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InfoQ Homepage News Microsoft Releases Project Reunion 0.5 Preview

Microsoft Releases Project Reunion 0.5 Preview

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Earlier this week, Microsoft released Project Reunion 0.5 Preview, a set of developer components and tools that unifies access to existing Win32 and UWP APIs under a single API layer, decoupled from the operating system. The new release also includes the first stable release of WinUI 3, the newest version of the native UI platform for Windows 10. Project Reunion 0.5 is a developer preview, and its first stable release (v1.0) will be generally available in October (expected).

Project Reunion is a set of libraries, frameworks, components, and tools that provides a unified development platform for all apps (Win32, Packaged, and UWP), targeting all the Windows 10 versions. That means all applications developed with Project Reunion can work on a broad range of Windows 10 versions and devices.

The base idea behind Project Reunion is to provide an upper API layer to bridge the gap between Win32 and UWP while at the same time creating an API model to deliver new Windows functionality. All functionality provided by Project Reunion are divided into three different categories: New APIs (new Windows functionality delivered as part of Project Reunion), Converged APIs (providing an abstraction layer over Win32 and UWP), and API Subsets (a subset of supported Windows Platform APIs that work across all versions of Windows).

Converged APIs in Project Reunion. Source: Microsoft

According to Microsoft, one of the benefits brought by Project Reunion is a unified API surface across desktop app platforms. Using Project Reunion, developers who want to create desktop Windows apps will be able to use the same set of Windows APIs regardless of the app model (platforms and frameworks) chosen. All APIs will work on Windows 10, version 1809 and newer.

Another expected benefit for developers is a faster release cadence since Project Reunion is expected to release updates faster than the previous Windows API releases (tied to OS releases).

Project Reunion 0.5 Preview includes the Windows UI Library version 3 (WinUI 3), the next generation of native Windows UI. WinUI 3 is a UI layer that takes the decoupled UWP XAML Visual Layer from Windows 10, the WinUI 2 library, and combines both with more modern features and capabilities. This layer can be used in any Desktop app or UWP app. WinUI 3 also provides the native implementation for other frameworks such as React Native when running on Windows.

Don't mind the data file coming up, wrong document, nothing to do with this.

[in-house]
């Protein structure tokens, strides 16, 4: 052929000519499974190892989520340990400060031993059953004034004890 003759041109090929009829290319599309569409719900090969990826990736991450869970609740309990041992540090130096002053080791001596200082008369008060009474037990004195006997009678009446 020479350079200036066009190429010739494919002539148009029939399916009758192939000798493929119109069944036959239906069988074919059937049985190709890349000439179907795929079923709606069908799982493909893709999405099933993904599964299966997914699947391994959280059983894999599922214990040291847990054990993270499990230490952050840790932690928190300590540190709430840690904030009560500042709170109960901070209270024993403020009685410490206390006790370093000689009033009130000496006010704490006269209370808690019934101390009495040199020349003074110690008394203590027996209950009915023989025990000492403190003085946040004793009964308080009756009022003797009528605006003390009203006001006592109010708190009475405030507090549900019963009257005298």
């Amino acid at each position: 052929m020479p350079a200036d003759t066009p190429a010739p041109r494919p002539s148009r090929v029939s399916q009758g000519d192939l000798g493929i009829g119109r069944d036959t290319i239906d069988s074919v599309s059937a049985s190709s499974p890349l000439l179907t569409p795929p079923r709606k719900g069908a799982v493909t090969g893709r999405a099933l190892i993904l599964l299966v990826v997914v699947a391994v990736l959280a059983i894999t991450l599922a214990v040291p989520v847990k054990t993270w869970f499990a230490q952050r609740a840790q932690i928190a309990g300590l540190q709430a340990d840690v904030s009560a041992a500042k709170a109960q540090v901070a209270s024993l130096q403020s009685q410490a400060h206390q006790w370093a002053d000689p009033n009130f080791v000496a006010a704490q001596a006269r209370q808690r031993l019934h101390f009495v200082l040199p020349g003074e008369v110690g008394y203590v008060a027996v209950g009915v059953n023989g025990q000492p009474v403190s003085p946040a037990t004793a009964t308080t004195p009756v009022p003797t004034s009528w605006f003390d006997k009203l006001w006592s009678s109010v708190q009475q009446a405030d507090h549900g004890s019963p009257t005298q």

How WinUI 3 relates to WinUI 2 and other technologies. Source: Microsoft

Other components included in this release of Project Reunion are MRT Core (a set of APIs to load and manage resources used by your app) and DWriteCore (providing access to all current DirectWrite features for text rendering). The current API set also provides access to C++/WinRT, Rust/WinRT, C#/WinRT, and MSIX-Core (packaging). Project Reunion 0.5 Preview also includes project templates for WinUI 3 and a set of sample applications.

The first stable version of Project Reunion (v 1.0) will be released later this year with an additional set of functionalities related to app activation and lifecycle (including power state notifications). Another intermediary preview release (v. 0.8) is expected for Q2 2021.

It is important to note that Project Reunion 0.5 Preview is a developer preview, and therefore not supported in production environments. Also, this release can only be used in MSIX-packaged desktop apps (C#/.NET 5 or C++/Win32). Support for unpackaged desktop apps will only be available with version 1.0.

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Community comments

  • Too narrow in scope

    by Sam King,

    Your message is awaiting moderation. Thank you for participating in the discussion.

    The problem with anything Microsoft does with Windows APIs are that the fact that they only work for new versions of Windows 10. Not all those legacy Windows 10 systems, Windows 8 systems, or Windows 7 systems. This severely limits what companies will be willing to adopt these APIs.

    Furthermore, on the other side of Microsoft, .NET is working hard to make cross-platform development (including GUI) as easy as possible. I can't think of a reason why anyone outside Redmond would in this day and age develop an app using Windows APIs rather than using .NET or another cross platform technology.

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